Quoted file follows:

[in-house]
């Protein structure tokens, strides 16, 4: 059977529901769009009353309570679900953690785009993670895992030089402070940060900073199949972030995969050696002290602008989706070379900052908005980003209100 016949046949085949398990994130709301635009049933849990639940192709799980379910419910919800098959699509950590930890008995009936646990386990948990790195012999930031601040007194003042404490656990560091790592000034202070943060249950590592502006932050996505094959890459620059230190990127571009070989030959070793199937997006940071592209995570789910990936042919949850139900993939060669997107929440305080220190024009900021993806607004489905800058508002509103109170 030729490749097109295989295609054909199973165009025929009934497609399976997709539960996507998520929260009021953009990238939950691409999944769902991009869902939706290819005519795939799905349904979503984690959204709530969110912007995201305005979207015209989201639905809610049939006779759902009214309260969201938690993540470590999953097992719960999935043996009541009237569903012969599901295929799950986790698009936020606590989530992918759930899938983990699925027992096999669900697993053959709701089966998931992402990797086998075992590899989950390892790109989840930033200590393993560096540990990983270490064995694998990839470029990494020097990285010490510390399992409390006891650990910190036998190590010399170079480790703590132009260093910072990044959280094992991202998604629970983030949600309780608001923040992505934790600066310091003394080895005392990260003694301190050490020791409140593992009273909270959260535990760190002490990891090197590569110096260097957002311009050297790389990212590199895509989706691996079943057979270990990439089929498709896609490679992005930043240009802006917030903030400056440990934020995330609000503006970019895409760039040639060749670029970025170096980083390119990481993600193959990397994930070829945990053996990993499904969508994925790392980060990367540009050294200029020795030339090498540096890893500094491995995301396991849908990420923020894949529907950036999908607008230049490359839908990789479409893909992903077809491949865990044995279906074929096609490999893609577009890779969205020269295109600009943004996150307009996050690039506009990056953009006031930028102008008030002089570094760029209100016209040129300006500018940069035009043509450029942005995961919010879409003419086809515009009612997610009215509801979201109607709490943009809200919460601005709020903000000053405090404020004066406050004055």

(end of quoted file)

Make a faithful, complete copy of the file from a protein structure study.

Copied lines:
[in-house]
């Protein structure tokens, strides 16, 4: 059977529901769009009353309570679900953690785009993670895992030089402070940060900073199949972030995969050696002290602008989706070379900052908005980003209100 016949046949085949398990994130709301635009049933849990639940192709799980379910419910919800098959699509950590930890008995009936646990386990948990790195012999930031601040007194003042404490656990560091790592000034202070943060249950590592502006932050996505094959890459620059230190990127571009070989030959070793199937997006940071592209995570789910990936042919949850139900993939060669997107929440305080220190024009900021993806607004489905800058508002509103109170 030729490749097109295989295609054909199973165009025929009934497609399976997709539960996507998520929260009021953009990238939950691409999944769902991009869902939706290819005519795939799905349904979503984690959204709530969110912007995201305005979207015209989201639905809610049939006779759902009214309260969201938690993540470590999953097992719960999935043996009541009237569903012969599901295929799950986790698009936020606590989530992918759930899938983990699925027992096999669900697993053959709701089966998931992402990797086998075992590899989950390892790109989840930033200590393993560096540990990983270490064995694998990839470029990494020097990285010490510390399992409390006891650990910190036998190590010399170079480790703590132009260093910072990044959280094992991202998604629970983030949600309780608001923040992505934790600066310091003394080895005392990260003694301190050490020791409140593992009273909270959260535990760190002490990891090197590569110096260097957002311009050297790389990212590199895509989706691996079943057979270990990439089929498709896609490679992005930043240009802006917030903030400056440990934020995330609000503006970019895409760039040639060749670029970025170096980083390119990481993600193959990397994930070829945990053996990993499904969508994925790392980060990367540009050294200029020795030339090498540096890893500094491995995301396991849908990420923020894949529907950036999908607008230049490359839908990789479409893909992903077809491949865990044995279906074929096609490999893609577009890779969205020269295109600009943004996150307009996050690039506009990056953009006031930028102008008030002089570094760029209100016209040129300006500018940069035009043509450029942005995961919010879409003419086809515009009612997610009215509801979201109607709490943009809200919460601005709020903000000053405090404020004066406050004055």